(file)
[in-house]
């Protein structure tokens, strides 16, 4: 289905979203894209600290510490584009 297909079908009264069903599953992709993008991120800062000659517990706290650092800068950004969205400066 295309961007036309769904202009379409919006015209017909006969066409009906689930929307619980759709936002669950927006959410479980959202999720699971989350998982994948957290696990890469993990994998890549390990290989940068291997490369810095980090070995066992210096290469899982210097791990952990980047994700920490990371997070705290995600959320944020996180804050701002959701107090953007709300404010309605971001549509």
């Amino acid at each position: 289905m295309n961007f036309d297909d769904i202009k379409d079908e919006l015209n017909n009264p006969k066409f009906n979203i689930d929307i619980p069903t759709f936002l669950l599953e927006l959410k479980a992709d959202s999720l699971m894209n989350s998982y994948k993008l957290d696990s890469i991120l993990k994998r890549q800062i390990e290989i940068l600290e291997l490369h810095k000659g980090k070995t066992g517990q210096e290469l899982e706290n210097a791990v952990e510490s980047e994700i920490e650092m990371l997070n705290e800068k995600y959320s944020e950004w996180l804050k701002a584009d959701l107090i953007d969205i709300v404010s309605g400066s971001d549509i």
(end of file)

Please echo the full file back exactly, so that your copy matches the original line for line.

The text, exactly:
[in-house]
């Protein structure tokens, strides 16, 4: 289905979203894209600290510490584009 297909079908009264069903599953992709993008991120800062000659517990706290650092800068950004969205400066 295309961007036309769904202009379409919006015209017909006969066409009906689930929307619980759709936002669950927006959410479980959202999720699971989350998982994948957290696990890469993990994998890549390990290989940068291997490369810095980090070995066992210096290469899982210097791990952990980047994700920490990371997070705290995600959320944020996180804050701002959701107090953007709300404010309605971001549509």
């Amino acid at each position: 289905m295309n961007f036309d297909d769904i202009k379409d079908e919006l015209n017909n009264p006969k066409f009906n979203i689930d929307i619980p069903t759709f936002l669950l599953e927006l959410k479980a992709d959202s999720l699971m894209n989350s998982y994948k993008l957290d696990s890469i991120l993990k994998r890549q800062i390990e290989i940068l600290e291997l490369h810095k000659g980090k070995t066992g517990q210096e290469l899982e706290n210097a791990v952990e510490s980047e994700i920490e650092m990371l997070n705290e800068k995600y959320s944020e950004w996180l804050k701002a584009d959701l107090i953007d969205i709300v404010s309605g400066s971001d549509i």